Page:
Everything you need to know about becoming a HCPC registered Biomedical Scientist

Who am I and my journey so far?

My name is Alex and I will be graduating in July 2022 with a BSc. Biomedical Science degree from
Lancaster University. My journey towards reaching this end goal has been anything but linear, and I
believe talking openly about what it takes to become a Biomedical Scientist is important.

I started my journey at Surrey University where I completed my first year of the course. However,
due to a lot of personal reasons I realized Surrey was not the right choice for me so I made the
decision to transfer to Lancaster University and begin my second year. At Lancaster University I also
had the chance to undertake an 12 month NHS training placement (between year 2 and 3 of my course), where I would complete the IBMS Registration Portfolio to become Health and Care Professions Council (HCPC) registered. Following the termination of the 12 month placement I returned to university to complete the last year of my degree! 

Now, if it’s for the first time you are hearing about any of these terms, do not stress because I will be covering everything in this article!

Biomedical Science and the HCPC

What anyone who studies Biomedical Science should know is that Biomedical Science is a legally
protected title and profession
. This means that in order to call yourself and work as a Biomedical
Scientist, you require to be registered with the HCPC, which is the regulatory body that ensures that
registrants meet the highest standards of practice.

IBMS – what is it and why you should know about it

The Institute of Biomedical Science (IBMS) accredits Biomedical Science courses and assures that students are prepared for a career in healthcare (most commonly diagnostic laboratories. Additionally, the IBMS also awards something called the “IBMS certificate of competence” that is given to a student that has completed 1 year of training in an NHS diagnostic laboratory (anywhere in the UK),
throughout which they have completed an IBMS registration portfolio.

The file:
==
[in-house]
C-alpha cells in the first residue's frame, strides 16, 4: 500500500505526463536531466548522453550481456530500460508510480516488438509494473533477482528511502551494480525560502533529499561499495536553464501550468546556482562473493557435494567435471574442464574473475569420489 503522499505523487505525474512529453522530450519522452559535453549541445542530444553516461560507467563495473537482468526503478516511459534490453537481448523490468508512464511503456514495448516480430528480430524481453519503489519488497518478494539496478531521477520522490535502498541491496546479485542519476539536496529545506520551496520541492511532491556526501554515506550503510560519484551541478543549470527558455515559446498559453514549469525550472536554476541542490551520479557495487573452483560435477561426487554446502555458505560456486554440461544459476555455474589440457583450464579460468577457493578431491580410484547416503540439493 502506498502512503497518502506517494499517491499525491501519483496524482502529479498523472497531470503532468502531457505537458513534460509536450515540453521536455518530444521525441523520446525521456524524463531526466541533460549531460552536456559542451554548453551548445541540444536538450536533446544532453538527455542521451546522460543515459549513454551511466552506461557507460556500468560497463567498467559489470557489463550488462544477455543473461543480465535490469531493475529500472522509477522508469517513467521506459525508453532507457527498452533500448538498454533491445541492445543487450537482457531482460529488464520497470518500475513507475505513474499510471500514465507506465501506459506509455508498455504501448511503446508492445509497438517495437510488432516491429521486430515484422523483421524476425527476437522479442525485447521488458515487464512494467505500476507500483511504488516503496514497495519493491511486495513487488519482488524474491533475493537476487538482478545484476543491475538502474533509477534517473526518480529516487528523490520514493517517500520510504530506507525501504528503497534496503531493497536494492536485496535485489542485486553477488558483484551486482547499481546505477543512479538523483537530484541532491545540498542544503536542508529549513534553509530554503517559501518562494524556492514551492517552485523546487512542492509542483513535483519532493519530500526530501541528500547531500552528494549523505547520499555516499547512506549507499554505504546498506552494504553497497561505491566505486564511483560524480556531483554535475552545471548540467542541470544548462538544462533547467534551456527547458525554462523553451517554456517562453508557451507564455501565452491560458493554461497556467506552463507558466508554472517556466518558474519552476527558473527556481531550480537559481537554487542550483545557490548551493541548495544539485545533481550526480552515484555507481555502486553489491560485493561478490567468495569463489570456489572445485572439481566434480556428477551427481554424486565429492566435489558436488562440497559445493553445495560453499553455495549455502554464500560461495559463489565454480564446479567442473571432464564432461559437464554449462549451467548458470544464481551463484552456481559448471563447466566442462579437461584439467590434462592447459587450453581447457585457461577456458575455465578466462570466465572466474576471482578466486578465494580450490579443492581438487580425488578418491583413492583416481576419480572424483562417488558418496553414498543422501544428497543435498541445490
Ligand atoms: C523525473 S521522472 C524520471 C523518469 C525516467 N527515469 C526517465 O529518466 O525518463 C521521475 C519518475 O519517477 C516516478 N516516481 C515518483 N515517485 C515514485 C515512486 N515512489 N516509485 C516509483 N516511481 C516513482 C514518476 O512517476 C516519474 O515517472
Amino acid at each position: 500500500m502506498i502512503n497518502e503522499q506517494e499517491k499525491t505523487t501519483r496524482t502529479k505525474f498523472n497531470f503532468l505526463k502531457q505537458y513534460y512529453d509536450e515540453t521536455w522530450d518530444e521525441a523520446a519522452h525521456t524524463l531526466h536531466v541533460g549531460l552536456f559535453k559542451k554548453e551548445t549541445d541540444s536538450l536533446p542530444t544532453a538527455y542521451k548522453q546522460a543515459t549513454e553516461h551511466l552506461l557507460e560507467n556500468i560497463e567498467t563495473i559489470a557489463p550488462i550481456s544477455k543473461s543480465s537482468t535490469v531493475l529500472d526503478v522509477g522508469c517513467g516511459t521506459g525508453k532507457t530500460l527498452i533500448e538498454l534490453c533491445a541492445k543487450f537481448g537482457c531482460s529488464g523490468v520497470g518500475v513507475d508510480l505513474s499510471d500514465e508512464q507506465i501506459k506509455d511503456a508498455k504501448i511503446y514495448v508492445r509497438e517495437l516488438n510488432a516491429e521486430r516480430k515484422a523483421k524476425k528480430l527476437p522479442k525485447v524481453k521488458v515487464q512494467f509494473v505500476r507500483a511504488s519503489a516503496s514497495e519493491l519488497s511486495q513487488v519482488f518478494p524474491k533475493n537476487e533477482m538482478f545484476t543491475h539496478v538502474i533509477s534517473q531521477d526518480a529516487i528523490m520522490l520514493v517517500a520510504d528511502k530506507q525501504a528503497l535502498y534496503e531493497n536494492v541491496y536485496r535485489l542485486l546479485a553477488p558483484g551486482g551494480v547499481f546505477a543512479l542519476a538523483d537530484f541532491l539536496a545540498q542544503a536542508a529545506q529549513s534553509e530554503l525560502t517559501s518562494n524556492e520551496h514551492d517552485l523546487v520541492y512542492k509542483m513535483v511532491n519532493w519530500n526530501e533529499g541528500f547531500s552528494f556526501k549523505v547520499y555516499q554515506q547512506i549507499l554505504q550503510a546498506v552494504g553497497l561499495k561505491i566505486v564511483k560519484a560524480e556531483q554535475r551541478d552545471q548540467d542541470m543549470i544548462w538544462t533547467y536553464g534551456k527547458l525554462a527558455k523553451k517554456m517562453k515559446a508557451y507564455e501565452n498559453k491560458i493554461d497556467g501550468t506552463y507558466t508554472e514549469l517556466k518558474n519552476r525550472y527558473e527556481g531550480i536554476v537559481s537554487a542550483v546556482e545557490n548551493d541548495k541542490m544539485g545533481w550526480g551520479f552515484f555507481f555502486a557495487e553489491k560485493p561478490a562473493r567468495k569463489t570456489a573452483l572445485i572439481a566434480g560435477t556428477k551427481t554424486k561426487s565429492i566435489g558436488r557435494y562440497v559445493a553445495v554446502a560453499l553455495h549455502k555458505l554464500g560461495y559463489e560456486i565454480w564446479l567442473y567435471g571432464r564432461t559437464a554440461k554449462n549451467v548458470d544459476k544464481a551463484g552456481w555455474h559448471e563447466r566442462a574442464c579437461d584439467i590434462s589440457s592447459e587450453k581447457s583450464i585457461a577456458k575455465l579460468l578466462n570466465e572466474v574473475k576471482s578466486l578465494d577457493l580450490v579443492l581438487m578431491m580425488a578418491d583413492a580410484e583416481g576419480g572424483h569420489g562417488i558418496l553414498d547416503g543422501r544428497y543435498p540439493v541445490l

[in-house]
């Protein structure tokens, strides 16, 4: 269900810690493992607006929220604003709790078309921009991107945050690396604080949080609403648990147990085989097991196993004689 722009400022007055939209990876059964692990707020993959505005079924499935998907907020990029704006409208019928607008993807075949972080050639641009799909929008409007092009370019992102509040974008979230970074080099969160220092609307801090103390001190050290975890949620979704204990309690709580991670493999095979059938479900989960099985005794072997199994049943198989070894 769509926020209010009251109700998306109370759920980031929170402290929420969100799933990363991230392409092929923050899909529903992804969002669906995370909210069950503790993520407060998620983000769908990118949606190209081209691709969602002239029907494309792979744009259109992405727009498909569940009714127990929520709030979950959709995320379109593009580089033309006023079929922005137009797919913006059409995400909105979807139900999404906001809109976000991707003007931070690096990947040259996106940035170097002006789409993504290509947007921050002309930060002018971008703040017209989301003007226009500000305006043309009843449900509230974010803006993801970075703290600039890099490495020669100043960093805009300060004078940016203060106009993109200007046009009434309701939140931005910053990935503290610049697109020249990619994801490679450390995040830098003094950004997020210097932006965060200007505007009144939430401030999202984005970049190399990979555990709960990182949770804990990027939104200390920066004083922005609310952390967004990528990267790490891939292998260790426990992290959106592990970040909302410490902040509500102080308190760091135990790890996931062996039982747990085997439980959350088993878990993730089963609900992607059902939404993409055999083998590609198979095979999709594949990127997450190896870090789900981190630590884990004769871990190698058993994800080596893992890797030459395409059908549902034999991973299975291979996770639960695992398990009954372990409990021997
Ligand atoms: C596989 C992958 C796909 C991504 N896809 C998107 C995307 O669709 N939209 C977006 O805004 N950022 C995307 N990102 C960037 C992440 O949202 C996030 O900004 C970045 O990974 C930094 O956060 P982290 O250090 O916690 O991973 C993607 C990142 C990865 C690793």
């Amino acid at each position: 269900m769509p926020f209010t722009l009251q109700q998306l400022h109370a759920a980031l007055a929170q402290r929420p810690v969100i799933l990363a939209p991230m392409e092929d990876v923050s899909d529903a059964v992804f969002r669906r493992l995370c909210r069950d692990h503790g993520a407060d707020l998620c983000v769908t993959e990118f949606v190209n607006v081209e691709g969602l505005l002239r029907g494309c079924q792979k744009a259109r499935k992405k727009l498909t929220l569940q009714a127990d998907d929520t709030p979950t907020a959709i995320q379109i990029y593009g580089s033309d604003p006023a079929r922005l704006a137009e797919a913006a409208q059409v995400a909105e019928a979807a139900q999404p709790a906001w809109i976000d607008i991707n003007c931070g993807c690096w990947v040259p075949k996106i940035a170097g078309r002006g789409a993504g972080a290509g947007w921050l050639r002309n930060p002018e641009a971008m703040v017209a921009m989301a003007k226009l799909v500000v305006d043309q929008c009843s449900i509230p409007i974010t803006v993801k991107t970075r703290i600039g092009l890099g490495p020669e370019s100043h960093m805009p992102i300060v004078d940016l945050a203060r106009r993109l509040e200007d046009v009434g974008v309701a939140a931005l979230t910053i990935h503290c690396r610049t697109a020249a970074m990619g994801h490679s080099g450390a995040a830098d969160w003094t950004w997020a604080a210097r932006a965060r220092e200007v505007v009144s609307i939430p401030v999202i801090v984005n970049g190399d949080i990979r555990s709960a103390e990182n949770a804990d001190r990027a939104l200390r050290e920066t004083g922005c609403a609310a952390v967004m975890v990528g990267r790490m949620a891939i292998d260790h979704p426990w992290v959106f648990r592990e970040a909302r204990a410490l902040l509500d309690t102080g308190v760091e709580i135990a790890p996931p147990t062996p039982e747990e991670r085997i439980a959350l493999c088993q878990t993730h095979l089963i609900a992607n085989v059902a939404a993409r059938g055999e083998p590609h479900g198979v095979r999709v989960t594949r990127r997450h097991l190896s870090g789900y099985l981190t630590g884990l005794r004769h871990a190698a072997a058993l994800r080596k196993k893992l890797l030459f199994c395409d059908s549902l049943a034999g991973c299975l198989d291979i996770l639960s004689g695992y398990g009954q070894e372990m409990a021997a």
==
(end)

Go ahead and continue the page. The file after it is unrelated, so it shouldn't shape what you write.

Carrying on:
The IBMS registration portfolio consists of 30 evidences proving that the student has performed activities/skills to develop all the essential requirements for a Biomedical Scientist, also called Standards of Practice (SOP’s).

At the hospital you will be fully trained, and a Teaching Officer will support you throughout the year in achieving this certificate.

Following the finishing of the NHS placement you will undergo an assessment where a IBMS representative will come to your training laboratory and you Key takeaway: In order to become HCPC registered a student requires to have the “IBMS certificate of competence”. 

My NHS placement experience

My NHS placement was at Salford Hospital in the histology department and the experience was no
something I could have predicted. Throughout my year there I learned a lot of practical skills
(microtomy, staining, embedding), as well as a lot of life skills such as understanding how a
diagnostic laboratory works, working within a hospital, experiencing the 9-5, communication and
team work.

However, like everything in life I also experienced a lot of struggles such as suffering with a chronic
health condition, exposure to a very stressful job compared to what I have worked previously,
adapting to a new environment and surviving on very little money (since the placement is not paid).
Now that the experience is behind me I don’t regret undertaking it and I can see how much it helped
me change and grow.

Becoming registered

The final step of this journey is the final HCPC registration. Once your complete the placement you
can return to the university and finish the final year of your degree. Together with the degree and
the IBMS certificate of competence an application can be sent to the HCPC and the name of the
candidate will be added onto the register which will be used by employers to verify your right to

Here is a short animation summarizing the entire process explained so far [link]

Other routes

What I have described so far is one path of becoming registered (the one I took), and is the most
preferred by students, due to the fact that is it very straight forward. However, other routes exist to
achieve this goal and like I tried to highlight at the beginning of this article, not one journey is a
straight line.

A second common way of achieving HCPC registration is after graduation. Initially, a student can
start working in an NHS laboratory as either a medical laboratory assistant (MLA) or apply directly
to a Trainee Biomedical Scientist position. It’s important to note here that trainee positions are very
rare and if available are usually occupied by internal staff of the hospital before they reach the

If you decide to work as an MLA, students can be part of the department and work their way up
towards the trainee position. From MLA a promotion to assistant practitioner (AP) is required
before being promoted again to Trainee Biomedical Scientist. 

Thank you so much for reading this and I hope you found the article useful and clearing up some of
the confusion behind this profession.

Additional resources:

the IBMS: https://www.ibms.org/home/

HCPC: https://www.hcpc-uk.org/


Alexandra Ciolan

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